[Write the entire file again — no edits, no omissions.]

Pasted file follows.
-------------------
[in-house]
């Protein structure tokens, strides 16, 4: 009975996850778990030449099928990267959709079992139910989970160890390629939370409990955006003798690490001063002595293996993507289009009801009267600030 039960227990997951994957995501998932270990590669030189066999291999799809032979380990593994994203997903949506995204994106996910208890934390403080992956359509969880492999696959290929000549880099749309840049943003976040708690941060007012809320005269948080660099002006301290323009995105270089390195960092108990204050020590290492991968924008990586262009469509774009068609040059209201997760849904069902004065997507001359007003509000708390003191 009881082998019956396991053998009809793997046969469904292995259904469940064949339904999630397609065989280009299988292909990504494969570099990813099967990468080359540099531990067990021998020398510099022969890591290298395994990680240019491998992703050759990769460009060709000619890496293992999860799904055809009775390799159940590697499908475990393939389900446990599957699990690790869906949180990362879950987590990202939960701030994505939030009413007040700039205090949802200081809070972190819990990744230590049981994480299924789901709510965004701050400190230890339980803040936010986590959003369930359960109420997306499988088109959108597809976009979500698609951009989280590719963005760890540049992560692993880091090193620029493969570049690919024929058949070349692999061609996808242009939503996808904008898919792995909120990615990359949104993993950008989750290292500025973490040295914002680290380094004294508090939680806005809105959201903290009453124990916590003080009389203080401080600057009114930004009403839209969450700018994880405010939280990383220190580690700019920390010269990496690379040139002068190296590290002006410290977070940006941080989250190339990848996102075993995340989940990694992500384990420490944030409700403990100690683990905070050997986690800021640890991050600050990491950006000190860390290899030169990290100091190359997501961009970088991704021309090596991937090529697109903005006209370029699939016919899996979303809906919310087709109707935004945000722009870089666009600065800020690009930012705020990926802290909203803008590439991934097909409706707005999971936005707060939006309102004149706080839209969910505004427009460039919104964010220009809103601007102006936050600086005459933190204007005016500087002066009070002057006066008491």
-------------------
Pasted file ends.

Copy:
[in-house]
């Protein structure tokens, strides 16, 4: 009975996850778990030449099928990267959709079992139910989970160890390629939370409990955006003798690490001063002595293996993507289009009801009267600030 039960227990997951994957995501998932270990590669030189066999291999799809032979380990593994994203997903949506995204994106996910208890934390403080992956359509969880492999696959290929000549880099749309840049943003976040708690941060007012809320005269948080660099002006301290323009995105270089390195960092108990204050020590290492991968924008990586262009469509774009068609040059209201997760849904069902004065997507001359007003509000708390003191 009881082998019956396991053998009809793997046969469904292995259904469940064949339904999630397609065989280009299988292909990504494969570099990813099967990468080359540099531990067990021998020398510099022969890591290298395994990680240019491998992703050759990769460009060709000619890496293992999860799904055809009775390799159940590697499908475990393939389900446990599957699990690790869906949180990362879950987590990202939960701030994505939030009413007040700039205090949802200081809070972190819990990744230590049981994480299924789901709510965004701050400190230890339980803040936010986590959003369930359960109420997306499988088109959108597809976009979500698609951009989280590719963005760890540049992560692993880091090193620029493969570049690919024929058949070349692999061609996808242009939503996808904008898919792995909120990615990359949104993993950008989750290292500025973490040295914002680290380094004294508090939680806005809105959201903290009453124990916590003080009389203080401080600057009114930004009403839209969450700018994880405010939280990383220190580690700019920390010269990496690379040139002068190296590290002006410290977070940006941080989250190339990848996102075993995340989940990694992500384990420490944030409700403990100690683990905070050997986690800021640890991050600050990491950006000190860390290899030169990290100091190359997501961009970088991704021309090596991937090529697109903005006209370029699939016919899996979303809906919310087709109707935004945000722009870089666009600065800020690009930012705020990926802290909203803008590439991934097909409706707005999971936005707060939006309102004149706080839209969910505004427009460039919104964010220009809103601007102006936050600086005459933190204007005016500087002066009070002057006066008491």